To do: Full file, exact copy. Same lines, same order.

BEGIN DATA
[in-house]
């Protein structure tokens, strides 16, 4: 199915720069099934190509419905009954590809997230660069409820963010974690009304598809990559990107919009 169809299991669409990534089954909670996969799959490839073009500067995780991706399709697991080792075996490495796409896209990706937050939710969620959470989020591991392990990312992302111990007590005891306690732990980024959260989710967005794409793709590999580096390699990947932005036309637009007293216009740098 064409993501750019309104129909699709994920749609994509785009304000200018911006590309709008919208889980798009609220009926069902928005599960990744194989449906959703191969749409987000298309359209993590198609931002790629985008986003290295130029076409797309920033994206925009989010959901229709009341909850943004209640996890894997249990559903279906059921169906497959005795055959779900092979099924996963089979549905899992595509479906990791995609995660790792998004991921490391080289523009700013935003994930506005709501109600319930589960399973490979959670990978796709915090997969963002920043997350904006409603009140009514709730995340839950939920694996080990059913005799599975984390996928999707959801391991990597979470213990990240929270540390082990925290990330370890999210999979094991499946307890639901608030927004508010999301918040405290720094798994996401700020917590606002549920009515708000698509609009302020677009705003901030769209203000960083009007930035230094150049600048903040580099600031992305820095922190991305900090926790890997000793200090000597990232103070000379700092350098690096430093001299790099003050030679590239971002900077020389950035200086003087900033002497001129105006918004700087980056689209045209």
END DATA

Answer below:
[in-house]
């Protein structure tokens, strides 16, 4: 199915720069099934190509419905009954590809997230660069409820963010974690009304598809990559990107919009 169809299991669409990534089954909670996969799959490839073009500067995780991706399709697991080792075996490495796409896209990706937050939710969620959470989020591991392990990312992302111990007590005891306690732990980024959260989710967005794409793709590999580096390699990947932005036309637009007293216009740098 064409993501750019309104129909699709994920749609994509785009304000200018911006590309709008919208889980798009609220009926069902928005599960990744194989449906959703191969749409987000298309359209993590198609931002790629985008986003290295130029076409797309920033994206925009989010959901229709009341909850943004209640996890894997249990559903279906059921169906497959005795055959779900092979099924996963089979549905899992595509479906990791995609995660790792998004991921490391080289523009700013935003994930506005709501109600319930589960399973490979959670990978796709915090997969963002920043997350904006409603009140009514709730995340839950939920694996080990059913005799599975984390996928999707959801391991990597979470213990990240929270540390082990925290990330370890999210999979094991499946307890639901608030927004508010999301918040405290720094798994996401700020917590606002549920009515708000698509609009302020677009705003901030769209203000960083009007930035230094150049600048903040580099600031992305820095922190991305900090926790890997000793200090000597990232103070000379700092350098690096430093001299790099003050030679590239971002900077020389950035200086003087900033002497001129105006918004700087980056689209045209």